For any chicken owner, keeping your chickens healthy is a number one priority. It is the key to having a thriving chicken farm. However, many farmers ponder the same question when cleaning their chicken coop: “can cleaning a chicken coop make you sick?”
The short answer if yes, but it’s not all that common for most flock owners. Having said that, it DOES happen, so you need to know what can make you sick and how to mitigate those issues.
We like using the deep litter method, but there are concerns this method is more likely to make you sick because it can be more dusty. By chickens scratching in the deep bedding, more dust is kicked up and there is a greater likelihood of breathing in dust, which can be contaminated with salmonella or other harmful bacteria.
Having said that, we far prefer this method over a more traditional method of coop cleaning. A more traditional approach to cleaning the coop entails cleaning the coop weekly (or daily), and deep cleaning several times per year.
Thankfully, both methods are effective in keeping your coop sanitary IF done regularly. We discuss the ins and outs of both methods next.
The deep litter bedding method is basically a low maintenance way to keep your chicken coop clean. First, you layer bedding (wood pellets, straw, wood shaving, hay, etc) 2 inches or more deep.
We personally recommend starting out with two inches when you first get your chickens and then add a few layers an inch or two thick every few weeks after that.
Basically you stir the bedding with a rake or shovel once or twice a week. As the original bedding starts to break down, you should just add more bedding on top.
You can fully clean the coop when it gets around to 8 or 12 inches tall which can be once a year or every other year. We now go every other year without issues and have never gotten sick.
The key is remembering to stir the litter regularly! If not, the poop can pile up and create an ammonia smell, toxic fumes, and create a haven for harmful bacteria. This is what can make you sick.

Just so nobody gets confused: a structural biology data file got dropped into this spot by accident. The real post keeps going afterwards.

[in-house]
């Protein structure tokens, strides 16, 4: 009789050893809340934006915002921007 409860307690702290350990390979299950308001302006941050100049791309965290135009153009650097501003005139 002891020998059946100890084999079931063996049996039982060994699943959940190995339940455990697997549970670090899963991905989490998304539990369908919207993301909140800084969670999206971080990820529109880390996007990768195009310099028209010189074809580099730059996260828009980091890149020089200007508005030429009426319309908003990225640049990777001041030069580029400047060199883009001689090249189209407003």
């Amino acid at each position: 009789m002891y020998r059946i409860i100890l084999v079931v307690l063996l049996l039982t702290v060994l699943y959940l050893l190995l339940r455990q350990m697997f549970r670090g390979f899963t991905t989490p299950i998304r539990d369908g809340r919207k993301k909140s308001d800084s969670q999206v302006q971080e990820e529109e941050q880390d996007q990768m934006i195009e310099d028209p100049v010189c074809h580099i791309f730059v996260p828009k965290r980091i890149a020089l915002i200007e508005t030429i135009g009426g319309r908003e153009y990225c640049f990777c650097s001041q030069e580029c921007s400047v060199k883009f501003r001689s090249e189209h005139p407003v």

If you want to find out more on how to set up the deep litter method, we have an article going into more detail here.
Differences between Deep Litter And Traditional Coop Cleaning Methods
The deep litter method of managing chicken manure in the coop is, in our opinion, the easiest method to maintain. By stirring the litter occasionally, you’re eliminating the smell in the coop. We’ve used it for many years now, and love it’s simplicity.
Neither us nor our chickens have gotten sick from using the method, and we notice that when the litter is deep enough, they use it as another to take a dust bath.
Are there any downsides to using deep litter method?
- The deep litter method can potentially be dusty while stirring it. We have not noticed a great deal of dust in the air and have never gotten sick from it. But if you’re concerned about this, wear a mask while completing the job and follow the tips outlined later in this article. We have not noticed our chickens getting sick from this method either but they are always out the coop during the major clean out when we change the litter.
- Without proper ventilation, the air can become stagnant in the coop. As your flock begin scratching at the litter (as they often do) it can kick up dust that will hover in the air longer if there isn’t adequate ventilation. That fresh air is important!